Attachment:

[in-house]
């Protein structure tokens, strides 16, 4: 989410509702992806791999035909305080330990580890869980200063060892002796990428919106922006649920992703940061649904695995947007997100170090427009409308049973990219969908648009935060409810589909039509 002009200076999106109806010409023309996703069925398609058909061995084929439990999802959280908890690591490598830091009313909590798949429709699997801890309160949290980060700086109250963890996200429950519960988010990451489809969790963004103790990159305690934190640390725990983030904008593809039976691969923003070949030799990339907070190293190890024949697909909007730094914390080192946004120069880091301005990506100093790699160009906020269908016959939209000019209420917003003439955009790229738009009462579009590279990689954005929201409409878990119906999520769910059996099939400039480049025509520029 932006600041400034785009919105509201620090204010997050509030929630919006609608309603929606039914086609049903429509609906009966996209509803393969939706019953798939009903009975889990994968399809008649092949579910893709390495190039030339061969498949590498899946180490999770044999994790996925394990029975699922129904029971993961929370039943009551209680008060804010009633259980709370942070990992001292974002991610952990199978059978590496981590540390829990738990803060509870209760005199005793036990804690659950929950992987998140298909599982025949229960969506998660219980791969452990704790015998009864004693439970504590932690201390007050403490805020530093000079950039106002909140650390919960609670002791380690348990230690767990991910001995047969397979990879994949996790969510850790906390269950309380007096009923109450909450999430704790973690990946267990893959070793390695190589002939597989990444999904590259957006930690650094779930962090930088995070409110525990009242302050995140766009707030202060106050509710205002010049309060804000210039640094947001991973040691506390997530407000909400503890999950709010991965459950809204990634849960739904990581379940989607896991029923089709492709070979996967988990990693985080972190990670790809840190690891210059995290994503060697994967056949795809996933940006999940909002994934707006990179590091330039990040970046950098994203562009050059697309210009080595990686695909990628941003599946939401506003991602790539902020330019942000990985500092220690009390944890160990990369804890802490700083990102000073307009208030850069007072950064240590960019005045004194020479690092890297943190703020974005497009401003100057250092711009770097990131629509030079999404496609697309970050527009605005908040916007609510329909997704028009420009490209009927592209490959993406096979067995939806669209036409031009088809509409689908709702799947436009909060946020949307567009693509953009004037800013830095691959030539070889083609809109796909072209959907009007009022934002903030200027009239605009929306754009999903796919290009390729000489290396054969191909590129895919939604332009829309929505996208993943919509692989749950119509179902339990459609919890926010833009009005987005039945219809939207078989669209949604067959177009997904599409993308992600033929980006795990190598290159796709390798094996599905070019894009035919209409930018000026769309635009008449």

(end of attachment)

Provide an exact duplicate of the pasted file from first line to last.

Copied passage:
[in-house]
């Protein structure tokens, strides 16, 4: 989410509702992806791999035909305080330990580890869980200063060892002796990428919106922006649920992703940061649904695995947007997100170090427009409308049973990219969908648009935060409810589909039509 002009200076999106109806010409023309996703069925398609058909061995084929439990999802959280908890690591490598830091009313909590798949429709699997801890309160949290980060700086109250963890996200429950519960988010990451489809969790963004103790990159305690934190640390725990983030904008593809039976691969923003070949030799990339907070190293190890024949697909909007730094914390080192946004120069880091301005990506100093790699160009906020269908016959939209000019209420917003003439955009790229738009009462579009590279990689954005929201409409878990119906999520769910059996099939400039480049025509520029 932006600041400034785009919105509201620090204010997050509030929630919006609608309603929606039914086609049903429509609906009966996209509803393969939706019953798939009903009975889990994968399809008649092949579910893709390495190039030339061969498949590498899946180490999770044999994790996925394990029975699922129904029971993961929370039943009551209680008060804010009633259980709370942070990992001292974002991610952990199978059978590496981590540390829990738990803060509870209760005199005793036990804690659950929950992987998140298909599982025949229960969506998660219980791969452990704790015998009864004693439970504590932690201390007050403490805020530093000079950039106002909140650390919960609670002791380690348990230690767990991910001995047969397979990879994949996790969510850790906390269950309380007096009923109450909450999430704790973690990946267990893959070793390695190589002939597989990444999904590259957006930690650094779930962090930088995070409110525990009242302050995140766009707030202060106050509710205002010049309060804000210039640094947001991973040691506390997530407000909400503890999950709010991965459950809204990634849960739904990581379940989607896991029923089709492709070979996967988990990693985080972190990670790809840190690891210059995290994503060697994967056949795809996933940006999940909002994934707006990179590091330039990040970046950098994203562009050059697309210009080595990686695909990628941003599946939401506003991602790539902020330019942000990985500092220690009390944890160990990369804890802490700083990102000073307009208030850069007072950064240590960019005045004194020479690092890297943190703020974005497009401003100057250092711009770097990131629509030079999404496609697309970050527009605005908040916007609510329909997704028009420009490209009927592209490959993406096979067995939806669209036409031009088809509409689908709702799947436009909060946020949307567009693509953009004037800013830095691959030539070889083609809109796909072209959907009007009022934002903030200027009239605009929306754009999903796919290009390729000489290396054969191909590129895919939604332009829309929505996208993943919509692989749950119509179902339990459609919890926010833009009005987005039945219809939207078989669209949604067959177009997904599409993308992600033929980006795990190598290159796709390798094996599905070019894009035919209409930018000026769309635009008449």